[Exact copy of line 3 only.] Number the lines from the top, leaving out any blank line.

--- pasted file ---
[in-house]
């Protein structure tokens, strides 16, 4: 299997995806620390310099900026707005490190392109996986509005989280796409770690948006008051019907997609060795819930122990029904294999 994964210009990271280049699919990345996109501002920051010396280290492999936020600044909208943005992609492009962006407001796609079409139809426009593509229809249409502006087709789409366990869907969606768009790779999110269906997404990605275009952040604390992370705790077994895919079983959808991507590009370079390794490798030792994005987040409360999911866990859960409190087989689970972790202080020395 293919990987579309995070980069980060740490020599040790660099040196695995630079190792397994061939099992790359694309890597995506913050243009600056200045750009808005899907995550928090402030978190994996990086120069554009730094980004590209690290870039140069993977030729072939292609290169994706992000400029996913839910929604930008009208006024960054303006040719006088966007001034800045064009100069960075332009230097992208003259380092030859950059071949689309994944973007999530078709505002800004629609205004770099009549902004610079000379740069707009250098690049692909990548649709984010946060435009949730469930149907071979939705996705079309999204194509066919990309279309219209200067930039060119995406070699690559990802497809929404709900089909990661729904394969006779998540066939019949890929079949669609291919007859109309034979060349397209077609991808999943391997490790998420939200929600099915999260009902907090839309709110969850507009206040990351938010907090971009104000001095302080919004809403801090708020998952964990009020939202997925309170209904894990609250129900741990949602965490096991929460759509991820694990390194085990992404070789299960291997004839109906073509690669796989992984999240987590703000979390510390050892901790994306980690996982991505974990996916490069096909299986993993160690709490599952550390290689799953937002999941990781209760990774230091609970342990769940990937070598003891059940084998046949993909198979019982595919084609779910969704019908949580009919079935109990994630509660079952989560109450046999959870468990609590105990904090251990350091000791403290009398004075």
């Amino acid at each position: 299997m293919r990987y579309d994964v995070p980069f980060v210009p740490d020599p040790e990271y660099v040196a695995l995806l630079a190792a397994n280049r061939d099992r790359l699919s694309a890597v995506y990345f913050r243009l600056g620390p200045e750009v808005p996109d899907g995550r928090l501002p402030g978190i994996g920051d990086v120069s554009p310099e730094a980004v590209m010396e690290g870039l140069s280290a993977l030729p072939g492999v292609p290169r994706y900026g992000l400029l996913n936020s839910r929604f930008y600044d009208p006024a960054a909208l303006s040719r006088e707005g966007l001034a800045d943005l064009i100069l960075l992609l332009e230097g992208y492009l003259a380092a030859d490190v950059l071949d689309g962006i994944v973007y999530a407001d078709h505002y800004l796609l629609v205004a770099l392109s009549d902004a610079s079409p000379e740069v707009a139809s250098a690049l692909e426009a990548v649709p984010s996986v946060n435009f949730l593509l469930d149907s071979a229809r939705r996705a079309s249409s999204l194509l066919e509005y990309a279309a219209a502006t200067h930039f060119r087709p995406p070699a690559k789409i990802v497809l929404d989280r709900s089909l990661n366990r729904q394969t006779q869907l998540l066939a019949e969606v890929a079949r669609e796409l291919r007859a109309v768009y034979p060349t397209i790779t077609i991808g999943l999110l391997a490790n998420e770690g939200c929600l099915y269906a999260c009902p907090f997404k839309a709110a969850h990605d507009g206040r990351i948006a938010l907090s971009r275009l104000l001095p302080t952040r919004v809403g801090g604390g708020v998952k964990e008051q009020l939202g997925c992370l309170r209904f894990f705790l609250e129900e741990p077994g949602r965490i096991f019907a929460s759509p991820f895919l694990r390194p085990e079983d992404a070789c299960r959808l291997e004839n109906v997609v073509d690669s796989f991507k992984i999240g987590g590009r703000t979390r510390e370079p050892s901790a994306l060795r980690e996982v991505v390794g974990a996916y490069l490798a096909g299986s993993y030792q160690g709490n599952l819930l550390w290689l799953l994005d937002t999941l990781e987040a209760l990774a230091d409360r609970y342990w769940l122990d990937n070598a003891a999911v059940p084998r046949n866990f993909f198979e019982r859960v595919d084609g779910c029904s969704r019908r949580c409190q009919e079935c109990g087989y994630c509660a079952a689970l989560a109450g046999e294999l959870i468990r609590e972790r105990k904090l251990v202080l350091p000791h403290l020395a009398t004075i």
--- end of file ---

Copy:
């Amino acid at each position: 299997m293919r990987y579309d994964v995070p980069f980060v210009p740490d020599p040790e990271y660099v040196a695995l995806l630079a190792a397994n280049r061939d099992r790359l699919s694309a890597v995506y990345f913050r243009l600056g620390p200045e750009v808005p996109d899907g995550r928090l501002p402030g978190i994996g920051d990086v120069s554009p310099e730094a980004v590209m010396e690290g870039l140069s280290a993977l030729p072939g492999v292609p290169r994706y900026g992000l400029l996913n936020s839910r929604f930008y600044d009208p006024a960054a909208l303006s040719r006088e707005g966007l001034a800045d943005l064009i100069l960075l992609l332009e230097g992208y492009l003259a380092a030859d490190v950059l071949d689309g962006i994944v973007y999530a407001d078709h505002y800004l796609l629609v205004a770099l392109s009549d902004a610079s079409p000379e740069v707009a139809s250098a690049l692909e426009a990548v649709p984010s996986v946060n435009f949730l593509l469930d149907s071979a229809r939705r996705a079309s249409s999204l194509l066919e509005y990309a279309a219209a502006t200067h930039f060119r087709p995406p070699a690559k789409i990802v497809l929404d989280r709900s089909l990661n366990r729904q394969t006779q869907l998540l066939a019949e969606v890929a079949r669609e796409l291919r007859a109309v768009y034979p060349t397209i790779t077609i991808g999943l999110l391997a490790n998420e770690g939200c929600l099915y269906a999260c009902p907090f997404k839309a709110a969850h990605d507009g206040r990351i948006a938010l907090s971009r275009l104000l001095p302080t952040r919004v809403g801090g604390g708020v998952k964990e008051q009020l939202g997925c992370l309170r209904f894990f705790l609250e129900e741990p077994g949602r965490i096991f019907a929460s759509p991820f895919l694990r390194p085990e079983d992404a070789c299960r959808l291997e004839n109906v997609v073509d690669s796989f991507k992984i999240g987590g590009r703000t979390r510390e370079p050892s901790a994306l060795r980690e996982v991505v390794g974990a996916y490069l490798a096909g299986s993993y030792q160690g709490n599952l819930l550390w290689l799953l994005d937002t999941l990781e987040a209760l990774a230091d409360r609970y342990w769940l122990d990937n070598a003891a999911v059940p084998r046949n866990f993909f198979e019982r859960v595919d084609g779910c029904s969704r019908r949580c409190q009919e079935c109990g087989y994630c509660a079952a689970l989560a109450g046999e294999l959870i468990r609590e972790r105990k904090l251990v202080l350091p000791h403290l020395a009398t004075i």